Edgar Allan Poe (American, 1809-1849) 

One of the most famous American authors of the nineteenth century, Poe’s haunting poetry and short stories gained him international prominence during his lifetime. Born to professional actors in Boston, at three-years-old, Poe was unofficially adopted by a wealthy exporter in Richmond, Virginia following their untimely death. After attending the University of Virginia for a short while, he moved to Boston where he enlisted in the Army. During this time, he published many poems and short story collections without much attention.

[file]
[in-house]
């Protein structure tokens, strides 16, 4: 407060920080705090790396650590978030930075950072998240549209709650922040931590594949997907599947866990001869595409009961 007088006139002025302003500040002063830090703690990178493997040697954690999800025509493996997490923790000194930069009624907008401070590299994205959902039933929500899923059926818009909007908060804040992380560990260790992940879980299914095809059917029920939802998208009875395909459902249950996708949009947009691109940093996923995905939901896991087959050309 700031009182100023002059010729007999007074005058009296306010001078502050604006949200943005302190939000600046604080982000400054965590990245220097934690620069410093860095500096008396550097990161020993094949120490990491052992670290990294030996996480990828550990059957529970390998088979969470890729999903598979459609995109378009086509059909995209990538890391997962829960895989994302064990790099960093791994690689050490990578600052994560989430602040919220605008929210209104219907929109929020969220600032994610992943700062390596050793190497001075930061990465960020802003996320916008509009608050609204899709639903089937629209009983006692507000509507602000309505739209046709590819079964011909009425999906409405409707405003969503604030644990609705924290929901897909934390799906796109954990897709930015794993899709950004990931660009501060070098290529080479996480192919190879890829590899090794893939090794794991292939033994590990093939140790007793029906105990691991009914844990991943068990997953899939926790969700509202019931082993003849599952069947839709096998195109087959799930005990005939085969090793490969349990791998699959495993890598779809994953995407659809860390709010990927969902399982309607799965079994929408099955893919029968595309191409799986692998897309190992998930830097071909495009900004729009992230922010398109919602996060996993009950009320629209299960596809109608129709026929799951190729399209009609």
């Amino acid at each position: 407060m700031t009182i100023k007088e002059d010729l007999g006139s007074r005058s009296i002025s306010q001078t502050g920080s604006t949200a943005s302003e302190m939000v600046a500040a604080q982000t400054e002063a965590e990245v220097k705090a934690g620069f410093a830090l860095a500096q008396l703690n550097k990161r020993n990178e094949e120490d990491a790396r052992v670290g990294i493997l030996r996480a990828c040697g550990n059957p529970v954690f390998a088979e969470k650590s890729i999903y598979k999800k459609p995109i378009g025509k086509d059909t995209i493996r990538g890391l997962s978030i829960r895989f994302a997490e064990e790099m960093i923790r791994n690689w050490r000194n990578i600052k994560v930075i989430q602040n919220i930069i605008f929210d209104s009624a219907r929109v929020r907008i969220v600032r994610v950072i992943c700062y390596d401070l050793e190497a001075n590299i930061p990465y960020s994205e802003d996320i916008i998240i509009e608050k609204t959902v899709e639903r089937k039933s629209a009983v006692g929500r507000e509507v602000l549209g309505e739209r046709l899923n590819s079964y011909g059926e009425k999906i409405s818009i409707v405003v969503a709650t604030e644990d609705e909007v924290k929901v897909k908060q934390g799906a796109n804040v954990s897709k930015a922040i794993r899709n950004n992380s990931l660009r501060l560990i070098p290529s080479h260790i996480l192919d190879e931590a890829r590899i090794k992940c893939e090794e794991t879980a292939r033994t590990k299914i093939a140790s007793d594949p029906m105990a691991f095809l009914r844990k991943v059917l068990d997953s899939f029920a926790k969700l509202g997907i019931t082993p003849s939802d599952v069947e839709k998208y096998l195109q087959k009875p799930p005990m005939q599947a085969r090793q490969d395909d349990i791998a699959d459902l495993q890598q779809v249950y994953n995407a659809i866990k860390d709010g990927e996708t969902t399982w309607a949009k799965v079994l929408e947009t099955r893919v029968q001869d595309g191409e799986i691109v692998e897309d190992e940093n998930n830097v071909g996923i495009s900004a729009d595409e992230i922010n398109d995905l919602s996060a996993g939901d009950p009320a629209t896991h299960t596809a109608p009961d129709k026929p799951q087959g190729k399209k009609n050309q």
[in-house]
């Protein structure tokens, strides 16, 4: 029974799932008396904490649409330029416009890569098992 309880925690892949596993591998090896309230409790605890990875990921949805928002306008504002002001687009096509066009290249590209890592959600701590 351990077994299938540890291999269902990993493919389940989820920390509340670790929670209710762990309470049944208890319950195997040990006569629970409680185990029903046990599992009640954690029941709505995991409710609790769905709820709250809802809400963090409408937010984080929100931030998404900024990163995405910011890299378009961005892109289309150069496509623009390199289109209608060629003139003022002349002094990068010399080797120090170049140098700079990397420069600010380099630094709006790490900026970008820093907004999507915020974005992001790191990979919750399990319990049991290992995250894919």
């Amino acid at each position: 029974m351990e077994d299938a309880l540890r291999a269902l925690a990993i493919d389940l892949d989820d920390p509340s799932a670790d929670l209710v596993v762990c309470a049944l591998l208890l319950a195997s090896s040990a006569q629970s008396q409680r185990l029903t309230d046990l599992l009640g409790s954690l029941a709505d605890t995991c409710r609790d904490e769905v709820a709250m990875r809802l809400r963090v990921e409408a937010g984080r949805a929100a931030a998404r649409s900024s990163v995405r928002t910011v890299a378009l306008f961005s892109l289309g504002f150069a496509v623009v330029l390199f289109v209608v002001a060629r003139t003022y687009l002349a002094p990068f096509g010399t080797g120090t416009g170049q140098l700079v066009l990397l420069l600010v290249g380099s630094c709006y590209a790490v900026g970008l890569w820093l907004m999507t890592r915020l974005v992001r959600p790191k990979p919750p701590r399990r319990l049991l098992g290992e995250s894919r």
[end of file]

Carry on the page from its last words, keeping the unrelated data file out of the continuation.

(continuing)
Poe’s most famous works—such as The Raven, The Tell-Tale Heart, and The Black Cat—were published when Poe was working as editor for magazines such as the Southern Literary Messenger. Beyond being a master at psychological horror, he developed the genres of detective novels and science fiction. His tumultuous life, marriage to his 13-year-old cousin, disturbing narratives, and mysterious death have kept new audiences continually intrigued by the author.